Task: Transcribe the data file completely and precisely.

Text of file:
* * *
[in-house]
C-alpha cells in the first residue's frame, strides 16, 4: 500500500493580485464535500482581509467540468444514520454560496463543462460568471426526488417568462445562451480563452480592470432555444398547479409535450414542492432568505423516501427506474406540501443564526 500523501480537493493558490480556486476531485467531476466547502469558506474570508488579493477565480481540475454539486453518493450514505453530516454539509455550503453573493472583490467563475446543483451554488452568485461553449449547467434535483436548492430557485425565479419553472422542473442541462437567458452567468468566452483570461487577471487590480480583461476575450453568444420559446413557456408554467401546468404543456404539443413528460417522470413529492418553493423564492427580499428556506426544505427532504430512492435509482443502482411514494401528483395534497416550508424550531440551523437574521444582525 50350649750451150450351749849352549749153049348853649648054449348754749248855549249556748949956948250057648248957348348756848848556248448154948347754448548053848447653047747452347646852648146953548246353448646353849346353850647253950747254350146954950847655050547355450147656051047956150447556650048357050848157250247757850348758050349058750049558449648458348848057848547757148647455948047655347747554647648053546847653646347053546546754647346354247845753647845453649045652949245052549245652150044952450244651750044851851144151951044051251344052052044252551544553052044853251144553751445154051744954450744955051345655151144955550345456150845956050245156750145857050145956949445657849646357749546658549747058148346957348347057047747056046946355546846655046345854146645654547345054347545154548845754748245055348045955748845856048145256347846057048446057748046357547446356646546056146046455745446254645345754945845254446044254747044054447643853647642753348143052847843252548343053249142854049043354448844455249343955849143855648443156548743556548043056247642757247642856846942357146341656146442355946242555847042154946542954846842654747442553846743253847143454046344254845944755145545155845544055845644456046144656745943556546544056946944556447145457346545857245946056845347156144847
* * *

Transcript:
[in-house]
C-alpha cells in the first residue's frame, strides 16, 4: 500500500493580485464535500482581509467540468444514520454560496463543462460568471426526488417568462445562451480563452480592470432555444398547479409535450414542492432568505423516501427506474406540501443564526 500523501480537493493558490480556486476531485467531476466547502469558506474570508488579493477565480481540475454539486453518493450514505453530516454539509455550503453573493472583490467563475446543483451554488452568485461553449449547467434535483436548492430557485425565479419553472422542473442541462437567458452567468468566452483570461487577471487590480480583461476575450453568444420559446413557456408554467401546468404543456404539443413528460417522470413529492418553493423564492427580499428556506426544505427532504430512492435509482443502482411514494401528483395534497416550508424550531440551523437574521444582525 50350649750451150450351749849352549749153049348853649648054449348754749248855549249556748949956948250057648248957348348756848848556248448154948347754448548053848447653047747452347646852648146953548246353448646353849346353850647253950747254350146954950847655050547355450147656051047956150447556650048357050848157250247757850348758050349058750049558449648458348848057848547757148647455948047655347747554647648053546847653646347053546546754647346354247845753647845453649045652949245052549245652150044952450244651750044851851144151951044051251344052052044252551544553052044853251144553751445154051744954450744955051345655151144955550345456150845956050245156750145857050145956949445657849646357749546658549747058148346957348347057047747056046946355546846655046345854146645654547345054347545154548845754748245055348045955748845856048145256347846057048446057748046357547446356646546056146046455745446254645345754945845254446044254747044054447643853647642753348143052847843252548343053249142854049043354448844455249343955849143855648443156548743556548043056247642757247642856846942357146341656146442355946242555847042154946542954846842654747442553846743253847143454046344254845944755145545155845544055845644456046144656745943556546544056946944556447145457346545857245946056845347156144847